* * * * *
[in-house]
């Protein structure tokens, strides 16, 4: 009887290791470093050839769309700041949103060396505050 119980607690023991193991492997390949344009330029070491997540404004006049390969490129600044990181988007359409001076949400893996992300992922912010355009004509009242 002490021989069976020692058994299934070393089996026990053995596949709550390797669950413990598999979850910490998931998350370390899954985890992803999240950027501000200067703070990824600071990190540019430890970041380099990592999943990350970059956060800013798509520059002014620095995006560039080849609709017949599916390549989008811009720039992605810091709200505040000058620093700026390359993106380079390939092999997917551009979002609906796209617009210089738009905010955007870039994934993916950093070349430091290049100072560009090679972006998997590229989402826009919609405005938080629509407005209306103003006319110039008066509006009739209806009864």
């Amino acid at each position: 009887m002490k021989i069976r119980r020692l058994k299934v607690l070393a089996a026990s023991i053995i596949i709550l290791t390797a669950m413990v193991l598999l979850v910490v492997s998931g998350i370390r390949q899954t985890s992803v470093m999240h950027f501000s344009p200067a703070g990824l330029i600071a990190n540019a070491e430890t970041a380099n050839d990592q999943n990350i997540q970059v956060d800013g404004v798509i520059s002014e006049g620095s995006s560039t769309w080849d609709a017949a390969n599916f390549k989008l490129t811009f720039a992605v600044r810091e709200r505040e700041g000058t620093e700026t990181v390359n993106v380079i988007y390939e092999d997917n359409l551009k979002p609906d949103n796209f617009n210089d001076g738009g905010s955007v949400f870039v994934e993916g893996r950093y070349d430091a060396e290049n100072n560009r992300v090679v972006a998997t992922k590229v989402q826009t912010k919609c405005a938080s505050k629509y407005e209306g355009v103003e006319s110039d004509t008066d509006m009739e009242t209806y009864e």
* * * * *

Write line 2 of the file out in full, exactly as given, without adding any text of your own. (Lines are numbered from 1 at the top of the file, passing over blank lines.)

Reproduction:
């Protein structure tokens, strides 16, 4: 009887290791470093050839769309700041949103060396505050 119980607690023991193991492997390949344009330029070491997540404004006049390969490129600044990181988007359409001076949400893996992300992922912010355009004509009242 002490021989069976020692058994299934070393089996026990053995596949709550390797669950413990598999979850910490998931998350370390899954985890992803999240950027501000200067703070990824600071990190540019430890970041380099990592999943990350970059956060800013798509520059002014620095995006560039080849609709017949599916390549989008811009720039992605810091709200505040000058620093700026390359993106380079390939092999997917551009979002609906796209617009210089738009905010955007870039994934993916950093070349430091290049100072560009090679972006998997590229989402826009919609405005938080629509407005209306103003006319110039008066509006009739209806009864």